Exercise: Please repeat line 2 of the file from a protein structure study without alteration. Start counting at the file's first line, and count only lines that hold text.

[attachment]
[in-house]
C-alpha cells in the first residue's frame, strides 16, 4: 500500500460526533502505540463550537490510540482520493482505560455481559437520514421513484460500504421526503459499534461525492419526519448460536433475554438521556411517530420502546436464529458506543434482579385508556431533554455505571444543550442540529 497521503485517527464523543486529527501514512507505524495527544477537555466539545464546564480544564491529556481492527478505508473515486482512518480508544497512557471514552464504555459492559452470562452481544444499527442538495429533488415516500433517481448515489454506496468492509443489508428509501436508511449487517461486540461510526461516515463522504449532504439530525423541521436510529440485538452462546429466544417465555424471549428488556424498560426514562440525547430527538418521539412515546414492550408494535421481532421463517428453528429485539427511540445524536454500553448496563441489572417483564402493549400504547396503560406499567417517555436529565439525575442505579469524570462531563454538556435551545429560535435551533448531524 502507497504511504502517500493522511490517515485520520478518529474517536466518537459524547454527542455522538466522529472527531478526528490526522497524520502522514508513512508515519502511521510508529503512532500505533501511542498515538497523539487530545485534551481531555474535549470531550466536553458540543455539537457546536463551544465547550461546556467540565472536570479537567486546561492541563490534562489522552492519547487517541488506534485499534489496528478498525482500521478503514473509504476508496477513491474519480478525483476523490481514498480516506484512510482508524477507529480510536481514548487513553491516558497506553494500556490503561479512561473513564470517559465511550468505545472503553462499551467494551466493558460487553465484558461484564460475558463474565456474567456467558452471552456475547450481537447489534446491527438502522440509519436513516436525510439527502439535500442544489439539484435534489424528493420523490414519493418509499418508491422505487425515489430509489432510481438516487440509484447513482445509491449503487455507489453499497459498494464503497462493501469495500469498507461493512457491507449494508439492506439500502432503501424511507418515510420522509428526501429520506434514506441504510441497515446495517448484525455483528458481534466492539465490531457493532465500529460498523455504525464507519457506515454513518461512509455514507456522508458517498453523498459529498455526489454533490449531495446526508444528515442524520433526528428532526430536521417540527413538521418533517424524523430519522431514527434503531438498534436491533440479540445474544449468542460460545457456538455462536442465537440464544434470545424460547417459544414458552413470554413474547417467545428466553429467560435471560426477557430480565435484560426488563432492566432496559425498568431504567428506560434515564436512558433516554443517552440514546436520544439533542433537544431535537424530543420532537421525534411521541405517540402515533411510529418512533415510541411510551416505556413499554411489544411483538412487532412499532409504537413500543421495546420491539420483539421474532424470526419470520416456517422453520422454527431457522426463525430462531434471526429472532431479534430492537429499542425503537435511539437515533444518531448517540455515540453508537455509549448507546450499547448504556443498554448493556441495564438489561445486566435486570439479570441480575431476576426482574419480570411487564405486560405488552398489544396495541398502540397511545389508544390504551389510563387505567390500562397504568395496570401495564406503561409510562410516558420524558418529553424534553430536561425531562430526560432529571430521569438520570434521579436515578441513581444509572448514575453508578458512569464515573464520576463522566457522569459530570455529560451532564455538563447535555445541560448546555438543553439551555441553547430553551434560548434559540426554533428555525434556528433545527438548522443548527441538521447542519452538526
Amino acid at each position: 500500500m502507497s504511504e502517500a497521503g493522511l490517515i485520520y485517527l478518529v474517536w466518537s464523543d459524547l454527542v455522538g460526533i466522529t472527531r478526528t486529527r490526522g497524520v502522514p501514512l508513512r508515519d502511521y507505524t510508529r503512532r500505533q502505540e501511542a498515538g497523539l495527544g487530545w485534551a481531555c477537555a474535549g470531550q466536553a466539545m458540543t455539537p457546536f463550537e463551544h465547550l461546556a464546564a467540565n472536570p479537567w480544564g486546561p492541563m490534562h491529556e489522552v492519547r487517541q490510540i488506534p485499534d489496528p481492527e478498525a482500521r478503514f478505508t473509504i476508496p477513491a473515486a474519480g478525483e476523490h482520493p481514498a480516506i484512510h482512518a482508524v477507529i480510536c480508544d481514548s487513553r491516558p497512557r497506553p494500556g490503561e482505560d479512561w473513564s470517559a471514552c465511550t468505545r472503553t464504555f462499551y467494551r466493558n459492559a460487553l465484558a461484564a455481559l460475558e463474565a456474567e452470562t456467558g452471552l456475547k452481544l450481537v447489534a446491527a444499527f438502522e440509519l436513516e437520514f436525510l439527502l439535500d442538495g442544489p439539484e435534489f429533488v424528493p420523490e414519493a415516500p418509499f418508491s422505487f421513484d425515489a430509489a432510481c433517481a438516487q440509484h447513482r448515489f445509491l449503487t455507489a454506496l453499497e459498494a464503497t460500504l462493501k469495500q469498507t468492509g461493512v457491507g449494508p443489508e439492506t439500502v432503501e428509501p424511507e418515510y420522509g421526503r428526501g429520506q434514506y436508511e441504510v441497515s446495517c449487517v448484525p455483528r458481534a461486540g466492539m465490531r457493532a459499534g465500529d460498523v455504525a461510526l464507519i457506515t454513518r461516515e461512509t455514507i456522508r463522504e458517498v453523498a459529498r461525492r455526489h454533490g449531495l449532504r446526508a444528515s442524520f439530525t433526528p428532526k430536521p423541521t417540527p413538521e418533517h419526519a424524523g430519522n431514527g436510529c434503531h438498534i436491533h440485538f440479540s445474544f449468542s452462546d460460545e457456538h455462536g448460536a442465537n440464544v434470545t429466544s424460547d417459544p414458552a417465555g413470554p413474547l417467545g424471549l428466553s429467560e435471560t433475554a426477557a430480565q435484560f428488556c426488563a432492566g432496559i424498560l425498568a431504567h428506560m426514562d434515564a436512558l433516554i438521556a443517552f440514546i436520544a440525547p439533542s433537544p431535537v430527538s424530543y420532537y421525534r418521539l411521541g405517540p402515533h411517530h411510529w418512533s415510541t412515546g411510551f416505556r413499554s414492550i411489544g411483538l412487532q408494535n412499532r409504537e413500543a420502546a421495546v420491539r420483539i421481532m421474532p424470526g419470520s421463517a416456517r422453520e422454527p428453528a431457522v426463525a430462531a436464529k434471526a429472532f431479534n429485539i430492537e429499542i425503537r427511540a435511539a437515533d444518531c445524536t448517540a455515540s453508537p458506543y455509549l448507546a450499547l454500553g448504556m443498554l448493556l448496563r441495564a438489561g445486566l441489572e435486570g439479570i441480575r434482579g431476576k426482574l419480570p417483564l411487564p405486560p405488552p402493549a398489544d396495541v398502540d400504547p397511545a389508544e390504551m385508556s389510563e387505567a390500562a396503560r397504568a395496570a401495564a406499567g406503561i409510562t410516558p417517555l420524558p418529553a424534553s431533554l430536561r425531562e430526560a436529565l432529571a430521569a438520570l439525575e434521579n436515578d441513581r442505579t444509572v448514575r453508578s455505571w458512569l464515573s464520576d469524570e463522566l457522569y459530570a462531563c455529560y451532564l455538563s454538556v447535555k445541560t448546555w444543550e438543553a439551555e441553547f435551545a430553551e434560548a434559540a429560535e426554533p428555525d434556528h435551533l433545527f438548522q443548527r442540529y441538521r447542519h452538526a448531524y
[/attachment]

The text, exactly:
C-alpha cells in the first residue's frame, strides 16, 4: 500500500460526533502505540463550537490510540482520493482505560455481559437520514421513484460500504421526503459499534461525492419526519448460536433475554438521556411517530420502546436464529458506543434482579385508556431533554455505571444543550442540529 497521503485517527464523543486529527501514512507505524495527544477537555466539545464546564480544564491529556481492527478505508473515486482512518480508544497512557471514552464504555459492559452470562452481544444499527442538495429533488415516500433517481448515489454506496468492509443489508428509501436508511449487517461486540461510526461516515463522504449532504439530525423541521436510529440485538452462546429466544417465555424471549428488556424498560426514562440525547430527538418521539412515546414492550408494535421481532421463517428453528429485539427511540445524536454500553448496563441489572417483564402493549400504547396503560406499567417517555436529565439525575442505579469524570462531563454538556435551545429560535435551533448531524 502507497504511504502517500493522511490517515485520520478518529474517536466518537459524547454527542455522538466522529472527531478526528490526522497524520502522514508513512508515519502511521510508529503512532500505533501511542498515538497523539487530545485534551481531555474535549470531550466536553458540543455539537457546536463551544465547550461546556467540565472536570479537567486546561492541563490534562489522552492519547487517541488506534485499534489496528478498525482500521478503514473509504476508496477513491474519480478525483476523490481514498480516506484512510482508524477507529480510536481514548487513553491516558497506553494500556490503561479512561473513564470517559465511550468505545472503553462499551467494551466493558460487553465484558461484564460475558463474565456474567456467558452471552456475547450481537447489534446491527438502522440509519436513516436525510439527502439535500442544489439539484435534489424528493420523490414519493418509499418508491422505487425515489430509489432510481438516487440509484447513482445509491449503487455507489453499497459498494464503497462493501469495500469498507461493512457491507449494508439492506439500502432503501424511507418515510420522509428526501429520506434514506441504510441497515446495517448484525455483528458481534466492539465490531457493532465500529460498523455504525464507519457506515454513518461512509455514507456522508458517498453523498459529498455526489454533490449531495446526508444528515442524520433526528428532526430536521417540527413538521418533517424524523430519522431514527434503531438498534436491533440479540445474544449468542460460545457456538455462536442465537440464544434470545424460547417459544414458552413470554413474547417467545428466553429467560435471560426477557430480565435484560426488563432492566432496559425498568431504567428506560434515564436512558433516554443517552440514546436520544439533542433537544431535537424530543420532537421525534411521541405517540402515533411510529418512533415510541411510551416505556413499554411489544411483538412487532412499532409504537413500543421495546420491539420483539421474532424470526419470520416456517422453520422454527431457522426463525430462531434471526429472532431479534430492537429499542425503537435511539437515533444518531448517540455515540453508537455509549448507546450499547448504556443498554448493556441495564438489561445486566435486570439479570441480575431476576426482574419480570411487564405486560405488552398489544396495541398502540397511545389508544390504551389510563387505567390500562397504568395496570401495564406503561409510562410516558420524558418529553424534553430536561425531562430526560432529571430521569438520570434521579436515578441513581444509572448514575453508578458512569464515573464520576463522566457522569459530570455529560451532564455538563447535555445541560448546555438543553439551555441553547430553551434560548434559540426554533428555525434556528433545527438548522443548527441538521447542519452538526